Saturday, 22 May 2010
On this day...
English actor of both stage and screen, Laurence Olivier was born in 1907. Raised by a strict Anglican father, Olivier's theatrical promise was seen from childhood. Indeed, an early role as Brutus in his school's production of 'Julius Caesar' showed him 'already a great actor', and he later portrayed Puck 'very well, much to everyone's digust'. It was therefore decided that acting should be Olivier's future profession, and he attended the Central School of Speech and Drama - such training landing him a place in the Birmingham Repertory Company. Following a string of menial roles, such as that of bell-ringer, Olivier made his stage breakthrough in 1930 in 'Private Lives', however it was his subsequent Shakespearean performances that were to define his career.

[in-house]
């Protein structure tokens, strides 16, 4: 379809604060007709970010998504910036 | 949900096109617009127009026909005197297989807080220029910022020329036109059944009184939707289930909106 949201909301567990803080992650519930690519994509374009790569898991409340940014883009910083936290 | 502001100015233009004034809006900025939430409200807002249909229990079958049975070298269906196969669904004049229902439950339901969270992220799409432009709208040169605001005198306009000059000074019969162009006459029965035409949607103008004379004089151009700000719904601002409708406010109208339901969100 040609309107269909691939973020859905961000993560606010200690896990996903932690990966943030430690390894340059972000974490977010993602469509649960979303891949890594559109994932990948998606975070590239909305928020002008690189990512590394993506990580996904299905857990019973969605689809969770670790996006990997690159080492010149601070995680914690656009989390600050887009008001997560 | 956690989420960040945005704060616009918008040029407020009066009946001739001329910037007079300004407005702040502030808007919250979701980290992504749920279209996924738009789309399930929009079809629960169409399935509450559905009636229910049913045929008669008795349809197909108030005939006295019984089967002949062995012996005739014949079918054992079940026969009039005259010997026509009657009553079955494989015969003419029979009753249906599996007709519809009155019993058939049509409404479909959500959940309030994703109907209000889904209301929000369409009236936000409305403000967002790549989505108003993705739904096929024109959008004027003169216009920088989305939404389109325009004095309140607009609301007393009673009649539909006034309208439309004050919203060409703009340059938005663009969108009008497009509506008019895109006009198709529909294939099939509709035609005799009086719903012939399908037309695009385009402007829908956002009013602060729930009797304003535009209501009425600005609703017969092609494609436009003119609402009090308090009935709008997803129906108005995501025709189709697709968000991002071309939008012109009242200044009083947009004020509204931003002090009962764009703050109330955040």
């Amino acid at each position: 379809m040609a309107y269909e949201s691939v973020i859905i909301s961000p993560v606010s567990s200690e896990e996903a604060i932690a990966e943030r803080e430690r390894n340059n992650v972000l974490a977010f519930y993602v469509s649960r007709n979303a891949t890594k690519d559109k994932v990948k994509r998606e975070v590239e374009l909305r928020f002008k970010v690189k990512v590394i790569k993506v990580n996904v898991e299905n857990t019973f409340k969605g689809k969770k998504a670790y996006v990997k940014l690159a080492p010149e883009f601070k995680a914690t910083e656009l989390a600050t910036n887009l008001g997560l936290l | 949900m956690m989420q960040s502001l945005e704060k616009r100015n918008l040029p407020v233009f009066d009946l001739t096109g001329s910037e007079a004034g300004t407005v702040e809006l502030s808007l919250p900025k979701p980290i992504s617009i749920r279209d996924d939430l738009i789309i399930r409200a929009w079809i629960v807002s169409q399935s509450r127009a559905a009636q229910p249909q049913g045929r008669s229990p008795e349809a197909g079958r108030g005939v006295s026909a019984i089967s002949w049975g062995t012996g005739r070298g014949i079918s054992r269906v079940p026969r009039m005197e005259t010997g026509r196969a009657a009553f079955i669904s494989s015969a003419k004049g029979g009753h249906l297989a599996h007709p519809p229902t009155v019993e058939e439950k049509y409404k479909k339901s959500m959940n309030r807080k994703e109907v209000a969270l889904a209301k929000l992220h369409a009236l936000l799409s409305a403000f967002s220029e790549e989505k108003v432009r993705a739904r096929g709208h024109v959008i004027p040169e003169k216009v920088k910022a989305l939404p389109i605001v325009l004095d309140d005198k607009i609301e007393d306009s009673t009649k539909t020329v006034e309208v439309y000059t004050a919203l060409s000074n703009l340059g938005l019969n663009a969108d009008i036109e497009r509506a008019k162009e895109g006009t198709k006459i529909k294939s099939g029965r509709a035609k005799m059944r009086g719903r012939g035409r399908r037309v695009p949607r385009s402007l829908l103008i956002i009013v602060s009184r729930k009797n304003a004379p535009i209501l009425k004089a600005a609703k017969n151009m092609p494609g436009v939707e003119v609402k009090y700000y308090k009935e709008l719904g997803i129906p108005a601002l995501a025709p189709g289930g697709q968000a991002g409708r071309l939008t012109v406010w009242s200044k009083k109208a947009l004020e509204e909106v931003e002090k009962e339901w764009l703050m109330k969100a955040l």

Macbeth, Hamlet, Romeo, Lear - each tragic hero only endeared Olivier to the theatre-going public, and such was his success, that he soon became embroiled in the world of Hollywood. Yet his work was always of an accute literary nature, performing in such films as 'Pride and Prejudice', 'Rebecca' and the heavily acclaimed 'Gone With the Wind'. Yet he always returned to what he knew best, and his patriotic 1944 depiction of Henry V, was regarded by many as his crowning achievement. At his death in 1989, he became one of the few actors to have been buried in Poets' Corner.